Almost 60% of black South Africans believe that race relations have improved since 1994, whereas 77% believe that sport teams should be selected based on merit and that quotas should not play any role. The study’s most astonishing finding is that 79,4% of black (i.e. black African) South Africans indicated that they do not experience any racism!

Although the SAIRR’s integrity is way above reproach, these figures differ completely with those that modern race merchants try to present as the truth. Race merchants are people who shape their career by pretending that racism is South Africa’s greatest crisis and then attempt to present themselves as the heroes in the battle against (especially white) racism.

The careers of race merchants depend on you and me believing that South Africa is overflowing with racism and that they have the solutions. Therefore, so they believe, we should buy their books, vote for them or obtain them as speakers at your event (wink-wink).

Absurdity reaches a new low

We also see that the absurdity of these arguments often reach a new low, for example the woman from #FeesMustFall who told me on e.tv that she couldn’t breathe when she heard the name Mandela (the so-called betrayer of the black people), or that it was racist for an Afrikaans-speaking person to compliment a black person on their Afrikaans, or that white people sometimes mispronounce black people’s names because they were in essence racist. She concluded with the remark: “And I can guarantee you that that has never happened to Ernst.” And then pronounced my name as “Eh-Nehst”.

Maybe the most absurd argument is that of the race merchant Eusebius McKaiser who basically argued that apartheid should be blamed for the cruel murders that black South Africans commit against black foreigners. His argument holds that black people never knew what violence was before white people arrived and that apartheid and colonialism taught black people that they can use violence against one another. He writes:

Colonialism and apartheid have tragically damaged the moral compasses of many black South Africans. This is why we show a reduced humanity towards fellow Africans.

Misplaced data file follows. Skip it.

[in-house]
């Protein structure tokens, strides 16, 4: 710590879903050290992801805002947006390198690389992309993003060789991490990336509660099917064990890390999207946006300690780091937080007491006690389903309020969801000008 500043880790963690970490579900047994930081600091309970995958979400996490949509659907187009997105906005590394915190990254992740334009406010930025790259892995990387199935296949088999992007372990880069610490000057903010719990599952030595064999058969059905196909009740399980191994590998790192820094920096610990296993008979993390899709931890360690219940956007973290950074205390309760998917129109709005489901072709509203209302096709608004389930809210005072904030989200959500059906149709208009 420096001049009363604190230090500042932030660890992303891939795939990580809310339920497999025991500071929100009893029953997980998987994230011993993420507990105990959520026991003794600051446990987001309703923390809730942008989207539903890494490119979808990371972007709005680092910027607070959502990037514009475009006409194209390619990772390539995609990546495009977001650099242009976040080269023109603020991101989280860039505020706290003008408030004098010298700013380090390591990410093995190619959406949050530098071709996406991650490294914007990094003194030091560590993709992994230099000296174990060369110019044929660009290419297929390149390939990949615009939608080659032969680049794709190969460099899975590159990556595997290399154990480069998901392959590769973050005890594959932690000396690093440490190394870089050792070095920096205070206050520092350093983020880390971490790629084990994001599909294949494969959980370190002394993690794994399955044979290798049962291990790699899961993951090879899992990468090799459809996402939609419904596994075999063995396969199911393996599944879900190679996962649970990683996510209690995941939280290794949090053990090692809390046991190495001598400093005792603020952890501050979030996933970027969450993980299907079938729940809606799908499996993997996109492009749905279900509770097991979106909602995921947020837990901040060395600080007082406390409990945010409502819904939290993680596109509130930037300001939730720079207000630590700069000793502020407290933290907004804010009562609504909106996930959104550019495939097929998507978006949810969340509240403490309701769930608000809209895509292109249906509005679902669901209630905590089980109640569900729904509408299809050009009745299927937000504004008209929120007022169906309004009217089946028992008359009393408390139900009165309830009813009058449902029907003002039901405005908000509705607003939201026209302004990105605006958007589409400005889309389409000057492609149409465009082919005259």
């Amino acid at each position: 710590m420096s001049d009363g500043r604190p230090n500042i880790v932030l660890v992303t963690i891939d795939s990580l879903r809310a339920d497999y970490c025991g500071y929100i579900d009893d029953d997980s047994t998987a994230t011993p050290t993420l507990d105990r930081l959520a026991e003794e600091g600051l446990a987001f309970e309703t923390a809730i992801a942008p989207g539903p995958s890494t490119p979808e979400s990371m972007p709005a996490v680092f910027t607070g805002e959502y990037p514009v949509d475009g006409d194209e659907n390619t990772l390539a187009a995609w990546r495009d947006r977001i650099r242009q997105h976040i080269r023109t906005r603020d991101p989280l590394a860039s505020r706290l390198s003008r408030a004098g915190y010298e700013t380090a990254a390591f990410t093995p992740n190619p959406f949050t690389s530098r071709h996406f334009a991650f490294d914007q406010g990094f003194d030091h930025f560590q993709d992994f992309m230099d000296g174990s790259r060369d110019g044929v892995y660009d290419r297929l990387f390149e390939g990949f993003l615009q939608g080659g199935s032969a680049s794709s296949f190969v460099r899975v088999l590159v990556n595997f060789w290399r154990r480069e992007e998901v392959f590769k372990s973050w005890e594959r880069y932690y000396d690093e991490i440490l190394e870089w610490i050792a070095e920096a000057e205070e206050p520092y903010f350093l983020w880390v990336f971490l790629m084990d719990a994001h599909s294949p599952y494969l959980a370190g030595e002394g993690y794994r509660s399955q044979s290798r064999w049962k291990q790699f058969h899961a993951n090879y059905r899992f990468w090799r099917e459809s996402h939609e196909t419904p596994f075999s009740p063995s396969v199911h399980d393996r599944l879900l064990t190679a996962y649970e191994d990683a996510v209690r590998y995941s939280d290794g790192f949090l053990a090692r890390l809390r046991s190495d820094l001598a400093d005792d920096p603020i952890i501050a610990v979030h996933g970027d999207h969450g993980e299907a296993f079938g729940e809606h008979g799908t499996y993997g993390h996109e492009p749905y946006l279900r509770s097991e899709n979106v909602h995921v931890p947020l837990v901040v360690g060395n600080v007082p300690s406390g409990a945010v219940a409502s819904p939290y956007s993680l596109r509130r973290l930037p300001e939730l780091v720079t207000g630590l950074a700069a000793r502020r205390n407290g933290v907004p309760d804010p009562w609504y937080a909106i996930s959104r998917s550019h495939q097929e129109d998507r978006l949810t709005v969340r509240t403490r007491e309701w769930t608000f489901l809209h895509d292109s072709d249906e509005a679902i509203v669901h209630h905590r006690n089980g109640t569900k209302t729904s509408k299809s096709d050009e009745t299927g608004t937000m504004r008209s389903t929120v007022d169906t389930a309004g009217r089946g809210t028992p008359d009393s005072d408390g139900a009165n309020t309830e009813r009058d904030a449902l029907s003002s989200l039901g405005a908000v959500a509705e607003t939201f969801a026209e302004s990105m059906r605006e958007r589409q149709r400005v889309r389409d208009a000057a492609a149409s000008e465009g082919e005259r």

I assume that McKaiser has never heard of Mzilikazi or the Mfecane.

It is this same aggression – combined with the most absurd arguments conceivable – which results in rational white and black people withdrawing from the racism debate.

The “holy” fury

It seems, however, that these arguments are tolerated simply because rational people want to avoid the verbal violence which they expose themselves to when they dare to express their opinions – especially if they are white or not black enough.  

This sort of fury expressed by modern black racists can be described in a certain sense as wrath rather than simply aggression. Wrath does not imply normal fury, but rather refers to a godly or holy fury. It is a type of fury to which you may not or cannot reply because the person who expresses it is untouchable and you, as a result of your sinful nature, have no right to speak out against it. And if you dare to do so, you will be punished for your sins. At least, this is how today’s black racists see the situation.  

This is why Dinesh D’Souza declared in the preamble to his book The End of Racism that he wasn’t white and that the colour of his skin had given him a measure of immunity to talk about racism with a degree of confidence – something that would have been virtually impossible for white people. 

The sociologist Christopher Jencks summed up the situation quite eloquently:

Many blacks are angry and many liberals are frustrated. Nobody knows what the hell to do.

Ernst Roets is deputy CEO of AfriForum. Follow Ernst on Twitter at @ernstroets

This article first appeared on MaroelaMedia.co.za